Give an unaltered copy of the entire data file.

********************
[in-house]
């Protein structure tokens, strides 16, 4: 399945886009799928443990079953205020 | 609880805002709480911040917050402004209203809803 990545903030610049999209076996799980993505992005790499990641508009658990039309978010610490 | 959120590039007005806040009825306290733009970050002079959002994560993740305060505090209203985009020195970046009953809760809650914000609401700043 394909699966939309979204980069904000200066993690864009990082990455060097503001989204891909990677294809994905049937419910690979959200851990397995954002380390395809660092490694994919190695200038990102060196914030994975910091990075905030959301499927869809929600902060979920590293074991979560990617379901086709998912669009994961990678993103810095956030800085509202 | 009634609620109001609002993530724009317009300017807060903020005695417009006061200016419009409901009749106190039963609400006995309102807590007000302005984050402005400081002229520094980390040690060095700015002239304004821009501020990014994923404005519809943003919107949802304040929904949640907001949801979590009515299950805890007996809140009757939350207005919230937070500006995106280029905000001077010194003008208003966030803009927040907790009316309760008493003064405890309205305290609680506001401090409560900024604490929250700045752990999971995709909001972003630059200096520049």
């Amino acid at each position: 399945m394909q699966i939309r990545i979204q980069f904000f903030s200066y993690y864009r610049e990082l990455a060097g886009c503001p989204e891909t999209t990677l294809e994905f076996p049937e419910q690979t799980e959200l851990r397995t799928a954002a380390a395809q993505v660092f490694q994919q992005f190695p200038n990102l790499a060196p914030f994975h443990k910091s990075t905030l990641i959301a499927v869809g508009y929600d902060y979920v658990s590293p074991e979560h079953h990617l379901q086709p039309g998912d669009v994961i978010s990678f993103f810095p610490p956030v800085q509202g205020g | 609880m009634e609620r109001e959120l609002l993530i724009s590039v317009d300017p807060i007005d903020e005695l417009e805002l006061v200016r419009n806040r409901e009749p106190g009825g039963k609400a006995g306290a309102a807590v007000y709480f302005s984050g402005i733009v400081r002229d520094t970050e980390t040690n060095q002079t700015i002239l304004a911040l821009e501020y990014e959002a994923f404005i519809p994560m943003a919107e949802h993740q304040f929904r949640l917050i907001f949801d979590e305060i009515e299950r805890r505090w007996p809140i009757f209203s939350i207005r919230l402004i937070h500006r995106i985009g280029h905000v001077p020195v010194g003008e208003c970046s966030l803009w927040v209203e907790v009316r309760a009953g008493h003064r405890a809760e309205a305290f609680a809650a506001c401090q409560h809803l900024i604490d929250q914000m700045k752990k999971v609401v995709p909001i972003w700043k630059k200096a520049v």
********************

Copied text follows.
[in-house]
């Protein structure tokens, strides 16, 4: 399945886009799928443990079953205020 | 609880805002709480911040917050402004209203809803 990545903030610049999209076996799980993505992005790499990641508009658990039309978010610490 | 959120590039007005806040009825306290733009970050002079959002994560993740305060505090209203985009020195970046009953809760809650914000609401700043 394909699966939309979204980069904000200066993690864009990082990455060097503001989204891909990677294809994905049937419910690979959200851990397995954002380390395809660092490694994919190695200038990102060196914030994975910091990075905030959301499927869809929600902060979920590293074991979560990617379901086709998912669009994961990678993103810095956030800085509202 | 009634609620109001609002993530724009317009300017807060903020005695417009006061200016419009409901009749106190039963609400006995309102807590007000302005984050402005400081002229520094980390040690060095700015002239304004821009501020990014994923404005519809943003919107949802304040929904949640907001949801979590009515299950805890007996809140009757939350207005919230937070500006995106280029905000001077010194003008208003966030803009927040907790009316309760008493003064405890309205305290609680506001401090409560900024604490929250700045752990999971995709909001972003630059200096520049």
């Amino acid at each position: 399945m394909q699966i939309r990545i979204q980069f904000f903030s200066y993690y864009r610049e990082l990455a060097g886009c503001p989204e891909t999209t990677l294809e994905f076996p049937e419910q690979t799980e959200l851990r397995t799928a954002a380390a395809q993505v660092f490694q994919q992005f190695p200038n990102l790499a060196p914030f994975h443990k910091s990075t905030l990641i959301a499927v869809g508009y929600d902060y979920v658990s590293p074991e979560h079953h990617l379901q086709p039309g998912d669009v994961i978010s990678f993103f810095p610490p956030v800085q509202g205020g | 609880m009634e609620r109001e959120l609002l993530i724009s590039v317009d300017p807060i007005d903020e005695l417009e805002l006061v200016r419009n806040r409901e009749p106190g009825g039963k609400a006995g306290a309102a807590v007000y709480f302005s984050g402005i733009v400081r002229d520094t970050e980390t040690n060095q002079t700015i002239l304004a911040l821009e501020y990014e959002a994923f404005i519809p994560m943003a919107e949802h993740q304040f929904r949640l917050i907001f949801d979590e305060i009515e299950r805890r505090w007996p809140i009757f209203s939350i207005r919230l402004i937070h500006r995106i985009g280029h905000v001077p020195v010194g003008e208003c970046s966030l803009w927040v209203e907790v009316r309760a009953g008493h003064r405890a809760e309205a305290f609680a809650a506001c401090q409560h809803l900024i604490d929250q914000m700045k752990k999971v609401v995709p909001i972003w700043k630059k200096a520049v």